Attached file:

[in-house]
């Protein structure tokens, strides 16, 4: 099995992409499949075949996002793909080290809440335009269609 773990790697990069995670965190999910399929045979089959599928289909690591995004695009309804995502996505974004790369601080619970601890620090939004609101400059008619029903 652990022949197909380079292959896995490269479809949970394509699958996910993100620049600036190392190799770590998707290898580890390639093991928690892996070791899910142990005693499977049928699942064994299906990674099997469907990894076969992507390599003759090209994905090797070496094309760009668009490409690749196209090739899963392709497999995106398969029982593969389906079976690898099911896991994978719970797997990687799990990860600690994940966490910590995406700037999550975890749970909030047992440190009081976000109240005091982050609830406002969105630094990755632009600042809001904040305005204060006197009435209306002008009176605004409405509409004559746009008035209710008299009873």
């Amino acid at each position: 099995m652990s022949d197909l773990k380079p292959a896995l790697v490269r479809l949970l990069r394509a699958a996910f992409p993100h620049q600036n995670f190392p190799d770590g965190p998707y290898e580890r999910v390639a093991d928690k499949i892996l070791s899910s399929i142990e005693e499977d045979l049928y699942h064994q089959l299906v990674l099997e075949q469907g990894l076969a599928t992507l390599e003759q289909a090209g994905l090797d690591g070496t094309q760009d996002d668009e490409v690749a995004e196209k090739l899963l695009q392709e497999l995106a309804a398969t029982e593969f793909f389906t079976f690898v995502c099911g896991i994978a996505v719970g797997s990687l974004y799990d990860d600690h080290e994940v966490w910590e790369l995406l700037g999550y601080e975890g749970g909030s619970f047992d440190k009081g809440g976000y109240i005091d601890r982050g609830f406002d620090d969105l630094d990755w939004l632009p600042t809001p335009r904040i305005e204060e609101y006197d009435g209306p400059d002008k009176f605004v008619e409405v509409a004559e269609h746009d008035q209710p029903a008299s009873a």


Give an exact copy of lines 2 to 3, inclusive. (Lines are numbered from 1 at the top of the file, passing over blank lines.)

């Protein structure tokens, strides 16, 4: 099995992409499949075949996002793909080290809440335009269609 773990790697990069995670965190999910399929045979089959599928289909690591995004695009309804995502996505974004790369601080619970601890620090939004609101400059008619029903 652990022949197909380079292959896995490269479809949970394509699958996910993100620049600036190392190799770590998707290898580890390639093991928690892996070791899910142990005693499977049928699942064994299906990674099997469907990894076969992507390599003759090209994905090797070496094309760009668009490409690749196209090739899963392709497999995106398969029982593969389906079976690898099911896991994978719970797997990687799990990860600690994940966490910590995406700037999550975890749970909030047992440190009081976000109240005091982050609830406002969105630094990755632009600042809001904040305005204060006197009435209306002008009176605004409405509409004559746009008035209710008299009873």
């Amino acid at each position: 099995m652990s022949d197909l773990k380079p292959a896995l790697v490269r479809l949970l990069r394509a699958a996910f992409p993100h620049q600036n995670f190392p190799d770590g965190p998707y290898e580890r999910v390639a093991d928690k499949i892996l070791s899910s399929i142990e005693e499977d045979l049928y699942h064994q089959l299906v990674l099997e075949q469907g990894l076969a599928t992507l390599e003759q289909a090209g994905l090797d690591g070496t094309q760009d996002d668009e490409v690749a995004e196209k090739l899963l695009q392709e497999l995106a309804a398969t029982e593969f793909f389906t079976f690898v995502c099911g896991i994978a996505v719970g797997s990687l974004y799990d990860d600690h080290e994940v966490w910590e790369l995406l700037g999550y601080e975890g749970g909030s619970f047992d440190k009081g809440g976000y109240i005091d601890r982050g609830f406002d620090d969105l630094d990755w939004l632009p600042t809001p335009r904040i305005e204060e609101y006197d009435g209306p400059d002008k009176f605004v008619e409405v509409a004559e269609h746009d008035q209710p029903a008299s009873a």